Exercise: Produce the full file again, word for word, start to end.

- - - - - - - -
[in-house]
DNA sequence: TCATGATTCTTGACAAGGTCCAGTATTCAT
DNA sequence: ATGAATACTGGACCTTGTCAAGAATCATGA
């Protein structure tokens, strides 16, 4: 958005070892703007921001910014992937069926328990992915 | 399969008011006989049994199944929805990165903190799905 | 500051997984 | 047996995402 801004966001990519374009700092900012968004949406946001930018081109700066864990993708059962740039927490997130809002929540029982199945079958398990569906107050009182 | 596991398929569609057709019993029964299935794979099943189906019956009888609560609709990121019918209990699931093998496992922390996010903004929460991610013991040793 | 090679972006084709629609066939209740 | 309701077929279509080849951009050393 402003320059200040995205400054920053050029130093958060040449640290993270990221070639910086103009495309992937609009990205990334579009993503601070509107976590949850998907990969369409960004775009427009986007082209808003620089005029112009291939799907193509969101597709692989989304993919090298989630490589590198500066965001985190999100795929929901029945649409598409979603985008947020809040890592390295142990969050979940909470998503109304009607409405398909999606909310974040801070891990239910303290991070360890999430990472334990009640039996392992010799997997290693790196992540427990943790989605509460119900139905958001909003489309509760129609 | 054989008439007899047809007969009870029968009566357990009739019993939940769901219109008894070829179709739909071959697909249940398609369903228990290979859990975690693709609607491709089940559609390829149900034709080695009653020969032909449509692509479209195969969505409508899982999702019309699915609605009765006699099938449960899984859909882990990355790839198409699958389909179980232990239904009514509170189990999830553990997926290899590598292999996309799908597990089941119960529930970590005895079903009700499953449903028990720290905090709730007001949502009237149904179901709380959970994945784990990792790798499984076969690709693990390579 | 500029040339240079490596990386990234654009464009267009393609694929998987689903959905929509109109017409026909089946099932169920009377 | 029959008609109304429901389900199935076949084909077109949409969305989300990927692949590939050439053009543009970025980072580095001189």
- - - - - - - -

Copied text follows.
[in-house]
DNA sequence: TCATGATTCTTGACAAGGTCCAGTATTCAT
DNA sequence: ATGAATACTGGACCTTGTCAAGAATCATGA
């Protein structure tokens, strides 16, 4: 958005070892703007921001910014992937069926328990992915 | 399969008011006989049994199944929805990165903190799905 | 500051997984 | 047996995402 801004966001990519374009700092900012968004949406946001930018081109700066864990993708059962740039927490997130809002929540029982199945079958398990569906107050009182 | 596991398929569609057709019993029964299935794979099943189906019956009888609560609709990121019918209990699931093998496992922390996010903004929460991610013991040793 | 090679972006084709629609066939209740 | 309701077929279509080849951009050393 402003320059200040995205400054920053050029130093958060040449640290993270990221070639910086103009495309992937609009990205990334579009993503601070509107976590949850998907990969369409960004775009427009986007082209808003620089005029112009291939799907193509969101597709692989989304993919090298989630490589590198500066965001985190999100795929929901029945649409598409979603985008947020809040890592390295142990969050979940909470998503109304009607409405398909999606909310974040801070891990239910303290991070360890999430990472334990009640039996392992010799997997290693790196992540427990943790989605509460119900139905958001909003489309509760129609 | 054989008439007899047809007969009870029968009566357990009739019993939940769901219109008894070829179709739909071959697909249940398609369903228990290979859990975690693709609607491709089940559609390829149900034709080695009653020969032909449509692509479209195969969505409508899982999702019309699915609605009765006699099938449960899984859909882990990355790839198409699958389909179980232990239904009514509170189990999830553990997926290899590598292999996309799908597990089941119960529930970590005895079903009700499953449903028990720290905090709730007001949502009237149904179901709380959970994945784990990792790798499984076969690709693990390579 | 500029040339240079490596990386990234654009464009267009393609694929998987689903959905929509109109017409026909089946099932169920009377 | 029959008609109304429901389900199935076949084909077109949409969305989300990927692949590939050439053009543009970025980072580095001189």